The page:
Here in the Chesapeake region, a hydrologic connectivity tool, or at least a much wider recognition of the importance of groundwater dynamics, would be valuable for several reasons.
First, we are already blessed with the contributions of dozens of scientists and modelers who contribute to the Chesapeake Bay Program partnership. Thanks to their efforts, we can determine things like how much nitrogen pollution is generated from converting forest to suburban sprawl, how much sediment is transported from a first-order stream to the main stem of the Bay, or how much nitrogen from a coal plant hundreds of miles away will reach Chesapeake tidal waters. The Bay Program has even developed a tool that allows local planners and project developers to evaluate the impacts of a development in a particular location. In other words, we already have a platform or foundation of science and modelling on which to apply this new connectivity tool, making the Bay region a perfect place for a trial run.
Second, we know that so much of the pollution that causes algal blooms and dead zones in the Bay is transported there via groundwater. Advocates in this region are aware of the role that nonpoint source (“runoff”) pollution plays in harming water quality. Agricultural sources of nutrient pollution such as animal manure and excessive applications of chemical fertilizer, along with polluted urban runoff from the vast expanses of pavement in our growing metropolitan areas, are well understood to be the chief culprits of the Bay’s woes.
But what is less well understood are the mechanisms of transport – the hydrologic connections – of these pollutants from source to Bay. Dissolved nitrates and phosphorus course through groundwater over months, years, or even decades, harming local communities before reaching the Bay and its tributaries, where it stimulates the formation of the famous dead zones.
This legacy of our more polluted past is something that Bay Program scientists have attempted to grapple with and will continue to confound management efforts from state and local officials. For now, it is understood that soil and groundwater characteristics and the proximity to rivers and tidal portions of the Chesapeake Bay mean that pollution in some locations has a much worse impact on water quality than in other places. Because of this, state and local officials would be well advised to steer additional resources toward (and development away from) some areas.
New Tools Are Needed to Modernize Our Efforts to Regulate Water Pollution
When a company or other entity seeks to open a new facility, state permit writers immediately go to work with the facility’s engineers to understand how much pollution will be discharged to the nearest waters and what that means for that waterbody and any pollution budget established for it. But when a developer or local government proposes a massive new land development project with the potential for an even greater impact on water quality, state agencies don’t perform this same exercise at the permitting stage to determine that project’s impact on water quality.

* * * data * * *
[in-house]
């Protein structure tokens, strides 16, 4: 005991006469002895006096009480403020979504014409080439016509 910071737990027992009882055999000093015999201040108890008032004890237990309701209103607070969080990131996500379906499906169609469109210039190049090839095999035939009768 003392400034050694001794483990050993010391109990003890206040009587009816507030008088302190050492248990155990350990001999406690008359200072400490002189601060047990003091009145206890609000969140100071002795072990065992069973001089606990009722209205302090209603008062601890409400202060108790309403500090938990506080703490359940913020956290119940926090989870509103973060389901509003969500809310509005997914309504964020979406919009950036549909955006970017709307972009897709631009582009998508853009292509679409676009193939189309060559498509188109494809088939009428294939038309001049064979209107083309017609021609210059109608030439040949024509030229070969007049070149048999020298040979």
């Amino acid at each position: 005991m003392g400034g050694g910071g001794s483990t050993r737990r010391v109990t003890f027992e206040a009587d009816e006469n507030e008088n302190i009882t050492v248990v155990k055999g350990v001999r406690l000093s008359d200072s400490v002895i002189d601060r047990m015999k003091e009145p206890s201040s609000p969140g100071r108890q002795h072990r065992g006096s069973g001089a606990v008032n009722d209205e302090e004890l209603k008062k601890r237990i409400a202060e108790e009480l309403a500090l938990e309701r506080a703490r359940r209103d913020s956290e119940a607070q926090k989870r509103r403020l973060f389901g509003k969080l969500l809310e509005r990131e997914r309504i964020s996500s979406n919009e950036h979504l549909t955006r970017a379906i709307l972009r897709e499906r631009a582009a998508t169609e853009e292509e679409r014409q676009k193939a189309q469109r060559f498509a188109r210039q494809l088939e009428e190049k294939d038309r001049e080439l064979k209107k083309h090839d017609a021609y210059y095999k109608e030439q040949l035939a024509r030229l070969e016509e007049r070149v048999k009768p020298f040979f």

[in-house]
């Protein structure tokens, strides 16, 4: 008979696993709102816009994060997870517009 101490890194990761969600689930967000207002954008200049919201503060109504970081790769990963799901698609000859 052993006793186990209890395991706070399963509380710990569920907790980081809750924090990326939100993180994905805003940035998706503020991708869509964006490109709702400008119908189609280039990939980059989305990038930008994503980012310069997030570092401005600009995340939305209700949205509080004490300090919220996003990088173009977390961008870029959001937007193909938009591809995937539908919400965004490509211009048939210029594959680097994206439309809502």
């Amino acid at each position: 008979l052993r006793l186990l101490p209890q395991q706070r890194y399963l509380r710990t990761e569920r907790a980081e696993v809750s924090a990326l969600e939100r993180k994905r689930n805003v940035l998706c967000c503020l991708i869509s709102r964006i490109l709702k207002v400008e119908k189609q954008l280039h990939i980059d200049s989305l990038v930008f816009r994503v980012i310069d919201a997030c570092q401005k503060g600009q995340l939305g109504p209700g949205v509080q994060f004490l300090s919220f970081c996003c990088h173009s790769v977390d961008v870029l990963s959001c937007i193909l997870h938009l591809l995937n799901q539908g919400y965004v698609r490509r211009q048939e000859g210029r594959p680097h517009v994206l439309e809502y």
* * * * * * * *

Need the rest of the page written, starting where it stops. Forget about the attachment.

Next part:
We need new tools that allow regulators, permitting authorities, developers, and concerned citizens to examine the suitability of a proposed project based on the known surface features and the less understood hydrologic connections between where runoff from the site infiltrates into the ground and the nearest surface water (or drinking water well).
For example, a proposed confined animal feeding operation located above a high water table with groundwater saturated by nitrates and immediately adjacent to tidal waters could have an enormous detrimental impact on the nearest waters (and public health) if not mitigated with additional restrictions in the permit. Similarly, the conversion of hundreds of acres of contiguous forest surrounding a stream for the construction of a sprawling suburban subdivision served by septic systems could ruin for decades the biological integrity of an otherwise healthy watershed.
These are just a few particularly problematic examples among hundreds of developments built in Maryland last year, as shown in the map below. The data and tools to track and identify particularly harmful developments are readily available for regulators that choose to use them (they were certainly available to this advocate). And if we want to protect our waters, it is essential for permit writers, regulators, and communities to have this information about the potential impact of a permitted project before a permit is approved.
But even if our state agencies utilized all of the currently available information to make more informed permitting decisions based on the known location of surface features, what is still missing is an understanding of the impact from any runoff generated by a new development (and not captured by forests and wetlands cleared by that development). This is why a hydrologic connectivity tool or even just a greater understanding of localized groundwater dynamics or the location of unmapped streams could go a long way to modernizing our protection of the Chesapeake Bay.